There is a generator to create perfect pythagorean triples…3:4:5, 5:12:13… http://www.mathreference.com/num-zext,pt.html
for x^2+y^2=z^2,
x=u^2-v^2
y=2uv
z=u^2+v^2
when u and v are coprime.

For that, you don’t want a 3rd power Diophantine equation; you want a 2nd power one with three terms. That is, you want integers a, b, and c such that a^2 + b^2 = d^2, b^2 + c^2 = e^2, a^2 + c^2 = f^2, and a^2 + b^2 + c^2 = g^2, where d, e, f, and g are all also integers. There’s no cubes here.

One way to “solve” the Integer Brick (for integral sides and an integral body diagonal, but not necessarily face diagonals) is to realize that the square of (a + b) is a^2 +2ab + b^2. So if two sides are a and b and you arrange that the square of the third side is 2ab = c^2, the body diagonal will be a + b.
The most obvious solution is a = 1, b = 2, c = 2, with diagonal 3 (and multiples of these), but this is not the only solution you can generate. You can also get a = 2 b = 9, c = 6 with diagonal 11, for instance. You can use this to generate an infinite number of solutions, not all of them multiples of lower-order solutions. The only trick is choosing the value of 2 ab = c^2, and the rest falls into place.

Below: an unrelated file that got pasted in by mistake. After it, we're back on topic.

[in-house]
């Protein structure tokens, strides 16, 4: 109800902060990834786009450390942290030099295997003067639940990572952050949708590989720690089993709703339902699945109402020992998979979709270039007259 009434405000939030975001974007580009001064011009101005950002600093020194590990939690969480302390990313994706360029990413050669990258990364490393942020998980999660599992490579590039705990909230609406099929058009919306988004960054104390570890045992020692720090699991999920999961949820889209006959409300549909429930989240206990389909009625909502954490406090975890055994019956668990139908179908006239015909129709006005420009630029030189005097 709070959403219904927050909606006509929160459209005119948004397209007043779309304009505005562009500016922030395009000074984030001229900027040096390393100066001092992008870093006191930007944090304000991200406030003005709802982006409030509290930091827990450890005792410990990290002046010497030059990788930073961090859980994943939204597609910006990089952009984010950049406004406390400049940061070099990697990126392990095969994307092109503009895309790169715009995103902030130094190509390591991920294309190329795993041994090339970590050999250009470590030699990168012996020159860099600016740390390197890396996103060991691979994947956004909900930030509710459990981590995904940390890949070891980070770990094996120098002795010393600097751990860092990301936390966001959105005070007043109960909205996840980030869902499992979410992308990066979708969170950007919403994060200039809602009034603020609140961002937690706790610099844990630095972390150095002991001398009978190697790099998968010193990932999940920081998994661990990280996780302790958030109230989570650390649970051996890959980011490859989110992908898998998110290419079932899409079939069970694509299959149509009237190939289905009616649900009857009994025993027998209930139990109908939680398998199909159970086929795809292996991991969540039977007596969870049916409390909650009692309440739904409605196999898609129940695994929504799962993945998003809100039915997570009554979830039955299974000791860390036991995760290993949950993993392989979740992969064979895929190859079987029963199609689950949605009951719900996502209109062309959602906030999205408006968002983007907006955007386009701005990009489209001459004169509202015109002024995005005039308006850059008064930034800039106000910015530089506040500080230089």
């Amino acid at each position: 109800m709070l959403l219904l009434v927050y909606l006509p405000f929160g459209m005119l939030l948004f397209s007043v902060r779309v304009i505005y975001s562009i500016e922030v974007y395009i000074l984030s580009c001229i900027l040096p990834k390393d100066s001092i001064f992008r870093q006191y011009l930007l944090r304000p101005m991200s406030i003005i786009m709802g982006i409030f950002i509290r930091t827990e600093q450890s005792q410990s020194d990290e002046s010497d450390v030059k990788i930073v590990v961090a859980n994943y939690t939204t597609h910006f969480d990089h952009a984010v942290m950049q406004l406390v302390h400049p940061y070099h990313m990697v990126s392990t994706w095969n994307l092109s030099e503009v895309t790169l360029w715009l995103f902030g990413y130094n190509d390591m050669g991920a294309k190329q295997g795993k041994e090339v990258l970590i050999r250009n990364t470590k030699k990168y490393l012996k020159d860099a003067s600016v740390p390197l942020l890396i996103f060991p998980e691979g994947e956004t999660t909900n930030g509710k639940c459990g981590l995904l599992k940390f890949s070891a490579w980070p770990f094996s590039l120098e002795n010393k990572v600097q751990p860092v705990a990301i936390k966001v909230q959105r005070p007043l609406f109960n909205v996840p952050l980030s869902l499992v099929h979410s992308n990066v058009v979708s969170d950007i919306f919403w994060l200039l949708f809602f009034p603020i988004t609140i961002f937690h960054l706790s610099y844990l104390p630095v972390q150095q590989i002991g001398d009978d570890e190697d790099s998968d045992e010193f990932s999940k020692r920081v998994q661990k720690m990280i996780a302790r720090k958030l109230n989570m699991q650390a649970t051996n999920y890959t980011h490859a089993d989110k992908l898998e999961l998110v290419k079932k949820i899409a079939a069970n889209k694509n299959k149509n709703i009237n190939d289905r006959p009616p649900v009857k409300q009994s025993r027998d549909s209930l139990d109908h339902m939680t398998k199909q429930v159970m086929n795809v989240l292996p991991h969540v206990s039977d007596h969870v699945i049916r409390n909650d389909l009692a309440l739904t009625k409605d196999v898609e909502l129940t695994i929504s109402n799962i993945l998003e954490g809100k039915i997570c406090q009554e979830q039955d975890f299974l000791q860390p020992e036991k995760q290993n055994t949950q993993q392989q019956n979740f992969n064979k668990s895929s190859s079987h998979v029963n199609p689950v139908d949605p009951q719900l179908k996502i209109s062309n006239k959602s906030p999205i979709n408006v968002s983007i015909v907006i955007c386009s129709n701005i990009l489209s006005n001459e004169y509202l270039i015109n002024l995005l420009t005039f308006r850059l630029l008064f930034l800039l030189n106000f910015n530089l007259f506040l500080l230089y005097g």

I halfway suspected that you were really trying to turn this into a linear algebra problem and that linear programming was a red herring. And as you’ve realized, linear algebra is used to solve (systems of) linear equations and is not really suited to this problem.

Not true – look at my post above. It is an infallible method of generating Pythagorean triples (quadruples?). And it doesn’t require that you test all possible triples.

I suspect that it won’t generate all possible integral pytrhagorean triples (quadruples?). But then again, the method you cite in your OP demonstrably doesn’t generate all Pythagorean triples of the form a^2 + b^2 = c^2.

Another option remains. You could prove that no solution exists. The advantage to this approach is that I strongly suspect that it is the only thing that has a non-zero probability of meeting success.

The OP’s method generates all Pythagorean triples in “lowest terms”; to generate all Pythagorean triples more generally, one just takes all the multiples of these.

AFAIK, that’s true. And it generates many of the multiples of the “lowest terms”, but not all of the multiples, as I’ve demonstrated myself. Although it generates all of the lowest Pythagorean triples i know of (at least in “lowest terms”), I must admit that I don’t know that it will generate all of the triples in “lowest terms”.

You don’t need a ton of memory, so long as you have some systematic way of going through the possible solutions. You don’t have to take up memory storing one that didn’t work; you just throw it out and move on to the next candidate. And each individual candidate takes up a small amount of memory.

Now, what you do need is a different way of managing your memory, since the standard integer data types aren’t large enough for numbers this big. But you can get packages to facilitate this; others have solved that problem before.